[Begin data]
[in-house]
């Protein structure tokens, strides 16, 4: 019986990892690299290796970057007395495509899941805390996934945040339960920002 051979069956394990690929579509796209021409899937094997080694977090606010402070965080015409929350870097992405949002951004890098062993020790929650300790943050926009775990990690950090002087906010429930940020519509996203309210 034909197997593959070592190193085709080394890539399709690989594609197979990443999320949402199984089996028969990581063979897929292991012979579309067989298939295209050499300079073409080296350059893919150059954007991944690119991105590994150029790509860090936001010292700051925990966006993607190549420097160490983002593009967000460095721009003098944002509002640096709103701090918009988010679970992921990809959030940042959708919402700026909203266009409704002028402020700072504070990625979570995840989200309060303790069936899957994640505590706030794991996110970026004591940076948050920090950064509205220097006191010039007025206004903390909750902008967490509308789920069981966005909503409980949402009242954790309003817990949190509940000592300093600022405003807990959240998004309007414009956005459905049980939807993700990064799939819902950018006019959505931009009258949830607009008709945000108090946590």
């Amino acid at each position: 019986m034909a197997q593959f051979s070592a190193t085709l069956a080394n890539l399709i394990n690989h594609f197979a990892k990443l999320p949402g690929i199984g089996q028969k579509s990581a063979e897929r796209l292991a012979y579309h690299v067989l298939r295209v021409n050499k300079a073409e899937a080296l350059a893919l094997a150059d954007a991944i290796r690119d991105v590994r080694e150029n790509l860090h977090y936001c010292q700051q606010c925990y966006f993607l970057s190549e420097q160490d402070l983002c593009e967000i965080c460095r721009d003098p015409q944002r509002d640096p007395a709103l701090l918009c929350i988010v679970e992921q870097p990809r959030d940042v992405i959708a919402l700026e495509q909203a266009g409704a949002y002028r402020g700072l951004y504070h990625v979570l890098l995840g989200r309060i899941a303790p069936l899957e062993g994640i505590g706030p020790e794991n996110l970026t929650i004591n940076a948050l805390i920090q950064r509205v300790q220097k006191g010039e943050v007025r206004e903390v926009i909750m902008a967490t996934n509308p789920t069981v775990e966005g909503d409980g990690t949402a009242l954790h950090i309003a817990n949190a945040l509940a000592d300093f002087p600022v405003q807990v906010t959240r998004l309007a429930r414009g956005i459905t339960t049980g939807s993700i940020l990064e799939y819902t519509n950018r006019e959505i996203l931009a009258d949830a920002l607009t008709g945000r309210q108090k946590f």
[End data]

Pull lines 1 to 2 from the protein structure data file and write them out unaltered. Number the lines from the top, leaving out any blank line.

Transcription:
[in-house]
């Protein structure tokens, strides 16, 4: 019986990892690299290796970057007395495509899941805390996934945040339960920002 051979069956394990690929579509796209021409899937094997080694977090606010402070965080015409929350870097992405949002951004890098062993020790929650300790943050926009775990990690950090002087906010429930940020519509996203309210 034909197997593959070592190193085709080394890539399709690989594609197979990443999320949402199984089996028969990581063979897929292991012979579309067989298939295209050499300079073409080296350059893919150059954007991944690119991105590994150029790509860090936001010292700051925990966006993607190549420097160490983002593009967000460095721009003098944002509002640096709103701090918009988010679970992921990809959030940042959708919402700026909203266009409704002028402020700072504070990625979570995840989200309060303790069936899957994640505590706030794991996110970026004591940076948050920090950064509205220097006191010039007025206004903390909750902008967490509308789920069981966005909503409980949402009242954790309003817990949190509940000592300093600022405003807990959240998004309007414009956005459905049980939807993700990064799939819902950018006019959505931009009258949830607009008709945000108090946590």